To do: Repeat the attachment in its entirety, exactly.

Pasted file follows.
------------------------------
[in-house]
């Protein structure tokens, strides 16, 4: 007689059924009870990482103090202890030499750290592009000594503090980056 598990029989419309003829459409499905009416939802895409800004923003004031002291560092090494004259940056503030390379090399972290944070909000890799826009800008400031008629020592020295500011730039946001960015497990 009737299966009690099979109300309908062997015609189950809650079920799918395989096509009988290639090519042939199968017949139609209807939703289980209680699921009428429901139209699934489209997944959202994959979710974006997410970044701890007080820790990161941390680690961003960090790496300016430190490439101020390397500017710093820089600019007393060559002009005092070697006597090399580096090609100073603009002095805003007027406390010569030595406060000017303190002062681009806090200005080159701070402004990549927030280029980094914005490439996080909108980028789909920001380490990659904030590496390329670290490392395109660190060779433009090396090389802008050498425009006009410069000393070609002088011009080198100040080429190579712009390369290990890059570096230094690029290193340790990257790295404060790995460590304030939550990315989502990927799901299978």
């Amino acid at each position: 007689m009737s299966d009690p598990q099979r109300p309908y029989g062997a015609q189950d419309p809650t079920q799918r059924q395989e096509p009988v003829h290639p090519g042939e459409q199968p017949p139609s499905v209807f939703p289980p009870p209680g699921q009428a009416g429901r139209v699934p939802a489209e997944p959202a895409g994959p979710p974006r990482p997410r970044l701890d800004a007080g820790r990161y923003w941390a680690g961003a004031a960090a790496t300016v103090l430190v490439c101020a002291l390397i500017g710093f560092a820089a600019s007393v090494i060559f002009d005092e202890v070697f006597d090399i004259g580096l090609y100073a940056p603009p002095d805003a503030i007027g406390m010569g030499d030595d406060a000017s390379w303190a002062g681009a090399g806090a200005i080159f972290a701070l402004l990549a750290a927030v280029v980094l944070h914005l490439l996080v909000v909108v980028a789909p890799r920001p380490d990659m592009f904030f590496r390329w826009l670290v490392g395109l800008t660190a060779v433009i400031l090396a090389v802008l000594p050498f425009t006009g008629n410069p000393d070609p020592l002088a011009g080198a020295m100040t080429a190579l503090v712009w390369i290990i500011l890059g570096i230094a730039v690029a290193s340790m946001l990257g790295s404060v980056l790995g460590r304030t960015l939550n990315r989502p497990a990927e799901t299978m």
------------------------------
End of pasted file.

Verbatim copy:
[in-house]
């Protein structure tokens, strides 16, 4: 007689059924009870990482103090202890030499750290592009000594503090980056 598990029989419309003829459409499905009416939802895409800004923003004031002291560092090494004259940056503030390379090399972290944070909000890799826009800008400031008629020592020295500011730039946001960015497990 009737299966009690099979109300309908062997015609189950809650079920799918395989096509009988290639090519042939199968017949139609209807939703289980209680699921009428429901139209699934489209997944959202994959979710974006997410970044701890007080820790990161941390680690961003960090790496300016430190490439101020390397500017710093820089600019007393060559002009005092070697006597090399580096090609100073603009002095805003007027406390010569030595406060000017303190002062681009806090200005080159701070402004990549927030280029980094914005490439996080909108980028789909920001380490990659904030590496390329670290490392395109660190060779433009090396090389802008050498425009006009410069000393070609002088011009080198100040080429190579712009390369290990890059570096230094690029290193340790990257790295404060790995460590304030939550990315989502990927799901299978």
């Amino acid at each position: 007689m009737s299966d009690p598990q099979r109300p309908y029989g062997a015609q189950d419309p809650t079920q799918r059924q395989e096509p009988v003829h290639p090519g042939e459409q199968p017949p139609s499905v209807f939703p289980p009870p209680g699921q009428a009416g429901r139209v699934p939802a489209e997944p959202a895409g994959p979710p974006r990482p997410r970044l701890d800004a007080g820790r990161y923003w941390a680690g961003a004031a960090a790496t300016v103090l430190v490439c101020a002291l390397i500017g710093f560092a820089a600019s007393v090494i060559f002009d005092e202890v070697f006597d090399i004259g580096l090609y100073a940056p603009p002095d805003a503030i007027g406390m010569g030499d030595d406060a000017s390379w303190a002062g681009a090399g806090a200005i080159f972290a701070l402004l990549a750290a927030v280029v980094l944070h914005l490439l996080v909000v909108v980028a789909p890799r920001p380490d990659m592009f904030f590496r390329w826009l670290v490392g395109l800008t660190a060779v433009i400031l090396a090389v802008l000594p050498f425009t006009g008629n410069p000393d070609p020592l002088a011009g080198a020295m100040t080429a190579l503090v712009w390369i290990i500011l890059g570096i230094a730039v690029a290193s340790m946001l990257g790295s404060v980056l790995g460590r304030t960015l939550n990315r989502p497990a990927e799901t299978m």